Welcome to Sumner Hall! Located in historic Chestertown on Maryland’s Eastern Shore, this is one of two existing African American G.A.R. buildings still standing in the United States and the only one offering regular programs. Built circa 1908 and fully restored in 2014, it serves today as a museum, education site, performance stage, social hall, gallery and community center. Sumner Hall is a registered 501(c)(3) nonprofit corporation, funded by donations and memberships.
Sumner Hall is open each Saturday of the year from 11:00 am – 2:00 pm unless otherwise noted here on our website. We are pleased to open the museum other times by appointment. Contact us at email@example.com to make an arrangement.
Portraits of African American Civil War Soldiers
After viewing an antique photo album of 17 black soldiers from the Civil War, artist and geaology enthusiast, Shayne Davidson, researched the men’s lives and created a colored pencil portrait of each man.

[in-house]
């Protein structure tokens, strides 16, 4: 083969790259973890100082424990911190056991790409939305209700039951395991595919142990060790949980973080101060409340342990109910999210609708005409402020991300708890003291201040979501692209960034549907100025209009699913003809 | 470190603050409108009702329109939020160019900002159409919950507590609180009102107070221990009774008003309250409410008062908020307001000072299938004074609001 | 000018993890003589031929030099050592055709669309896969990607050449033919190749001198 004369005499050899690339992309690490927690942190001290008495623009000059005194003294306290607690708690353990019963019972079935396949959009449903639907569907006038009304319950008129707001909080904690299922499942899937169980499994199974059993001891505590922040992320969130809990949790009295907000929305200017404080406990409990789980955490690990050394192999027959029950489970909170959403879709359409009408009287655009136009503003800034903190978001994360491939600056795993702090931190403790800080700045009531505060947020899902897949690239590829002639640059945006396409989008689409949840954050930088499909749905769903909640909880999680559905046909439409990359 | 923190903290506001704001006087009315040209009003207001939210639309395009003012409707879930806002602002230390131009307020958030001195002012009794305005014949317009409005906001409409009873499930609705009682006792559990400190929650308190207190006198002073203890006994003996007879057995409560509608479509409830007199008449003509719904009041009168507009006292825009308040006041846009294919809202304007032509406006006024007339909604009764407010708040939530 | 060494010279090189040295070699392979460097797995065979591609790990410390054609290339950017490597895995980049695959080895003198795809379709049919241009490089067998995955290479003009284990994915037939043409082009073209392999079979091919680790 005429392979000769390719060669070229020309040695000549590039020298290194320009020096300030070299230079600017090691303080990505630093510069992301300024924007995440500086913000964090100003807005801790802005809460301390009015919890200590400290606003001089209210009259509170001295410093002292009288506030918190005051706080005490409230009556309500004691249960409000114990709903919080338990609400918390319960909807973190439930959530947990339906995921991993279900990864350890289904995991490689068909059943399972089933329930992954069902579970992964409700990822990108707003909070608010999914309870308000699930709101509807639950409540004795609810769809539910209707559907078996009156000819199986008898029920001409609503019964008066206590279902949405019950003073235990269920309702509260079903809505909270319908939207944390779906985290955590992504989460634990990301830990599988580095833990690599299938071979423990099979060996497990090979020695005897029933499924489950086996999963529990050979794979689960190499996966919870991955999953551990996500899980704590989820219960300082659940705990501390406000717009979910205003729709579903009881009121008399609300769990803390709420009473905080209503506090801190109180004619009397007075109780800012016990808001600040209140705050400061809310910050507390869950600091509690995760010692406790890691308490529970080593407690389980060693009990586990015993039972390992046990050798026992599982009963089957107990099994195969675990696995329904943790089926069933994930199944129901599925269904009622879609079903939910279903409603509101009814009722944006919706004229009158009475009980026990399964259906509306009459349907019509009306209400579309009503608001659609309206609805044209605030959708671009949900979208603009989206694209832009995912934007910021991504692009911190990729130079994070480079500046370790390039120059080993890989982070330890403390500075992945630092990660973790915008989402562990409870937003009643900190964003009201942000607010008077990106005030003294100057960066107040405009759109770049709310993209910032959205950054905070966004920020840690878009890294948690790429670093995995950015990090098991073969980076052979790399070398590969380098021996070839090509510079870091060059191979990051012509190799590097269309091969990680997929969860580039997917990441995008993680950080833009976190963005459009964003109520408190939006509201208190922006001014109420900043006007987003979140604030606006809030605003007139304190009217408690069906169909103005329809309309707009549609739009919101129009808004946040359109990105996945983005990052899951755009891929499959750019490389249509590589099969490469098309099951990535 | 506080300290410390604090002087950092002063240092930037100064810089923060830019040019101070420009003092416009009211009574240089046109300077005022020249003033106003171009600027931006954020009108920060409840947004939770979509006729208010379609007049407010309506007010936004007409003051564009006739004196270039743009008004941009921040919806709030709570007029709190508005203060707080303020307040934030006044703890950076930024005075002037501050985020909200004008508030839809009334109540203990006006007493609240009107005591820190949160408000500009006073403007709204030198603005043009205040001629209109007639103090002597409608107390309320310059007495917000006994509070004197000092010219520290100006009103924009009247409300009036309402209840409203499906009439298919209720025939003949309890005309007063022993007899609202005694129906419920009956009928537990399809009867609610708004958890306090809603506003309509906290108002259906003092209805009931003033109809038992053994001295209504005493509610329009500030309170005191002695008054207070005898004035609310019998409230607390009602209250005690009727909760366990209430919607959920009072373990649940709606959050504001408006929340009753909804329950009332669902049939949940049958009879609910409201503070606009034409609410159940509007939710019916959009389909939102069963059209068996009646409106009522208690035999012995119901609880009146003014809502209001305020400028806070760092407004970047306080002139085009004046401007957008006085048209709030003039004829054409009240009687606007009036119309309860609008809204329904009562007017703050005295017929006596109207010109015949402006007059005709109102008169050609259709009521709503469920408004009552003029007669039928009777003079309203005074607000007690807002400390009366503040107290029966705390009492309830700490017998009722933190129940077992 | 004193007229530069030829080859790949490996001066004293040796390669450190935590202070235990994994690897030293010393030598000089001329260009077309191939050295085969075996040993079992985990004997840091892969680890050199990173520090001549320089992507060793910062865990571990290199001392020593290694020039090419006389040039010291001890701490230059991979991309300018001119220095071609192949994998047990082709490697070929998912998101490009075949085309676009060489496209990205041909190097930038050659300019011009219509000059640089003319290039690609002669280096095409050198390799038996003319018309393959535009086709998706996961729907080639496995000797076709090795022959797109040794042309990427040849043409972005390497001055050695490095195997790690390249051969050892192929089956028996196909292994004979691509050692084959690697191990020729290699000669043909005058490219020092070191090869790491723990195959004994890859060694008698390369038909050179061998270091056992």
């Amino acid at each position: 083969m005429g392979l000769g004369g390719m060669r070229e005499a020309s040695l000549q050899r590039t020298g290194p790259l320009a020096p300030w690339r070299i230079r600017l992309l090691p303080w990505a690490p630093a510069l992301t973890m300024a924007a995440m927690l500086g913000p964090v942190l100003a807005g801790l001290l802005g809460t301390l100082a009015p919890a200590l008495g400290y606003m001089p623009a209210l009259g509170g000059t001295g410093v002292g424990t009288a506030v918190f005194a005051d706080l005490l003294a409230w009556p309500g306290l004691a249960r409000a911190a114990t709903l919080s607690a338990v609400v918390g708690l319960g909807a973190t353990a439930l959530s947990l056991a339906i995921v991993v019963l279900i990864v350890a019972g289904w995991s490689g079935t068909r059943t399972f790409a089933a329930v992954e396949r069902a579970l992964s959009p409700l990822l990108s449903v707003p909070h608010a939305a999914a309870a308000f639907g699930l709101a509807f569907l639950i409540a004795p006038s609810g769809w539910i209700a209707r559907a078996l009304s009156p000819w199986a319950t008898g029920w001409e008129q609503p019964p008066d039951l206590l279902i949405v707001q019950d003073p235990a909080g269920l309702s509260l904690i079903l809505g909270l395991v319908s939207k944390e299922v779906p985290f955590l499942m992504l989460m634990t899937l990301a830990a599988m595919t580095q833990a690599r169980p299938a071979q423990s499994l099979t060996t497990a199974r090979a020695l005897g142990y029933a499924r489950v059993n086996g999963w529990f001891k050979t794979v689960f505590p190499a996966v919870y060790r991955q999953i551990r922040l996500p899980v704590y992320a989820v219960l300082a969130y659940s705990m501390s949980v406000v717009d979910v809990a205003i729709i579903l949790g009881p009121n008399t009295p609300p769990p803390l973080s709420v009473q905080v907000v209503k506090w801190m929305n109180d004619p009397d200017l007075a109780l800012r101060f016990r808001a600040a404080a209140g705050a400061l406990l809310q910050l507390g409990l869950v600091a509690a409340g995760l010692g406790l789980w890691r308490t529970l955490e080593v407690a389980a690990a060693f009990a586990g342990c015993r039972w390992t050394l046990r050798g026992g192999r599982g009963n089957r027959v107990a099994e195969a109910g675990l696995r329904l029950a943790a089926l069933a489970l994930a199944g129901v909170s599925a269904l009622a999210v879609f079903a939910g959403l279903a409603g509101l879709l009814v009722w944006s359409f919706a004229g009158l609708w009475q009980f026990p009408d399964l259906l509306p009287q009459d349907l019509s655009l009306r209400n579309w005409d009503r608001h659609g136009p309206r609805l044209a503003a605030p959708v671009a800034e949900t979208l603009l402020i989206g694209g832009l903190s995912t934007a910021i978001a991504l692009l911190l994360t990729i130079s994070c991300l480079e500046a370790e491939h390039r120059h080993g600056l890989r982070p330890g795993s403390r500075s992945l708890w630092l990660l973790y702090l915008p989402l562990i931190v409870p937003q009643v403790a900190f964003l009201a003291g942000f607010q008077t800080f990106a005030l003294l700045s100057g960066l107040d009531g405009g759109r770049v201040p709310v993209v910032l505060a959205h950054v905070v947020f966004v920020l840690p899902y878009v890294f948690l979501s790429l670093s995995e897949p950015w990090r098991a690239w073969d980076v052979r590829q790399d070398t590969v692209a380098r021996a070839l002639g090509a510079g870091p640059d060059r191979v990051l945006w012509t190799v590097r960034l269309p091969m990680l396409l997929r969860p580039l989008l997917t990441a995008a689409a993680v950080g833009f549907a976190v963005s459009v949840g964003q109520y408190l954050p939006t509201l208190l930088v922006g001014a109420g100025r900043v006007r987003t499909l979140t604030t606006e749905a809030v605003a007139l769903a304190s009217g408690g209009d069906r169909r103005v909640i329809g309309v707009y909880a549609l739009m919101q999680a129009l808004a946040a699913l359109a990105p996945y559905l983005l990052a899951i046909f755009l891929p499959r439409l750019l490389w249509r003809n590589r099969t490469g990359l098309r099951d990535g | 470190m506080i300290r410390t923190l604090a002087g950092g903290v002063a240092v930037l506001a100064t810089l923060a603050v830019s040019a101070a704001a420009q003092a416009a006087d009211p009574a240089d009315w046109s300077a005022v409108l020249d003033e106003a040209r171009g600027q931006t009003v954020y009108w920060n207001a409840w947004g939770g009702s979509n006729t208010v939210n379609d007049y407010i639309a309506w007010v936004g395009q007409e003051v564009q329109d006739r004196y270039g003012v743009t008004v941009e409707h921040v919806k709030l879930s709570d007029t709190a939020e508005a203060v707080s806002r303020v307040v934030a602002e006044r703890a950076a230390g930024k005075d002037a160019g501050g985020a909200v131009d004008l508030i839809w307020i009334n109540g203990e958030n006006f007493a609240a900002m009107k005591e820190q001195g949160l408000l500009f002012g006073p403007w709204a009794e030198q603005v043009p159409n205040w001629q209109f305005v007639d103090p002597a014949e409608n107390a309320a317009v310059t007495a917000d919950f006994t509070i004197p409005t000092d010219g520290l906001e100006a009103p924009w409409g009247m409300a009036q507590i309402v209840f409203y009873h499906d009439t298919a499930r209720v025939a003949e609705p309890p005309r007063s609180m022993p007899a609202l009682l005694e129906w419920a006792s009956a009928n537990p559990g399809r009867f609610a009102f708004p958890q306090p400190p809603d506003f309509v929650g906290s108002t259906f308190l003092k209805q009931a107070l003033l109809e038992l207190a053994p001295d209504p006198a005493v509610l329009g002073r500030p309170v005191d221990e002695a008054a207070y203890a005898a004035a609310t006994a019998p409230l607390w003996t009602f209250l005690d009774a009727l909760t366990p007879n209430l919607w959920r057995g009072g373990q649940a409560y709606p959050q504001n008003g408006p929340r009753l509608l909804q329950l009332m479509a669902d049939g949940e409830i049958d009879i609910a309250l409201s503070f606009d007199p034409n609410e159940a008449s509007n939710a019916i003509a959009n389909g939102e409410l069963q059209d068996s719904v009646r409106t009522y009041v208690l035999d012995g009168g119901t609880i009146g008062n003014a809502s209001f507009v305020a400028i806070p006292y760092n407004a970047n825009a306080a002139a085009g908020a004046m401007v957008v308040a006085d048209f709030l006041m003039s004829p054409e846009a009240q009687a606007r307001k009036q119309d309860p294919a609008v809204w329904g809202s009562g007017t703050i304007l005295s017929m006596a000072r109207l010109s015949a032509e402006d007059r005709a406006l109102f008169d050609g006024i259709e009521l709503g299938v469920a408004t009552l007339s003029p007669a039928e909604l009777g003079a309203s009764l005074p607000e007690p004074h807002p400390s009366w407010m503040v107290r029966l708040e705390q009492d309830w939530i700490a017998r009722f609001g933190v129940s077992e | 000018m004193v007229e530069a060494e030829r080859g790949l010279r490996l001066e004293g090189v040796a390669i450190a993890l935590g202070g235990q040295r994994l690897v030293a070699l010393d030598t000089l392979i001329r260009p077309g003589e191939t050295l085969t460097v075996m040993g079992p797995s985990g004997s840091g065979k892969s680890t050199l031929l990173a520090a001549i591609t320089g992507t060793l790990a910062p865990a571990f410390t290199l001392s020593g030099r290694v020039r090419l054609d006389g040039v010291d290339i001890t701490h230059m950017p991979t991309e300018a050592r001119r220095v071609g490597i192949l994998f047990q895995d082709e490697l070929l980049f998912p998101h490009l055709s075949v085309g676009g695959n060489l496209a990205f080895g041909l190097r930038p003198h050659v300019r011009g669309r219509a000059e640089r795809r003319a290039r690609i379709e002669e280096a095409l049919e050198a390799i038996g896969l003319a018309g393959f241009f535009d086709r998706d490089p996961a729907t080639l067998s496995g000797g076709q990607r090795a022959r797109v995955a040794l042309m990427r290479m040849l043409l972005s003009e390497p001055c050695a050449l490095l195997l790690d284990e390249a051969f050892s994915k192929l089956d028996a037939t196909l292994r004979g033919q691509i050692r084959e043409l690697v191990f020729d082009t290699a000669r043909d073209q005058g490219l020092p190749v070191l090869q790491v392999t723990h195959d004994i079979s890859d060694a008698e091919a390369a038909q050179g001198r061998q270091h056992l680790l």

According to Shayne’s artist’s statement, after she examined the locket-sized photographs of these American heroes, she felt compelled to learn more about the individuals featured in the collection. Captain William A. Prickitt, the white commander of the 25th United States Infantry Regiment, United States Colored Troops, Company G, had noted the names of the men and Davidson used this information to study military and census records, birth, death and marriage licenses, as well as news articles to compose family trees. By the time she had immersed herself in their individual stories she wanted to share them with oth ers. In her words, it was a privilege to bring this exhibition to life and she hopes that, “the Civil War Soldiers” Project conveys part of the story of a group of men who bravely participated in a pivotal event in our nation’s history.” We are delighted to share this inspiring exhibition through October 2018.
* * *
SCHOOL INTEGRATION IN KENT COUNTY
In 2017 and 2018 Legacy Day paid tribute to the African American educators in Kent County’s segregated schools and the black and white students who participated in the transition from segregated to integrated schools. The new display at Sumner Hall brings together these two exhibits to tell this important historical story in a fuller context. It is a narrative that is sometimes inspiring, sometimes heartbreaking, but always challenging. Showing the two exhibits together reveals some common themes in the recollections of former teachers and African American students, as identified in two new posters. It also allowed us to include the recollections of five more students who were not included in this year’s exhibit at the Kent County Historical Society.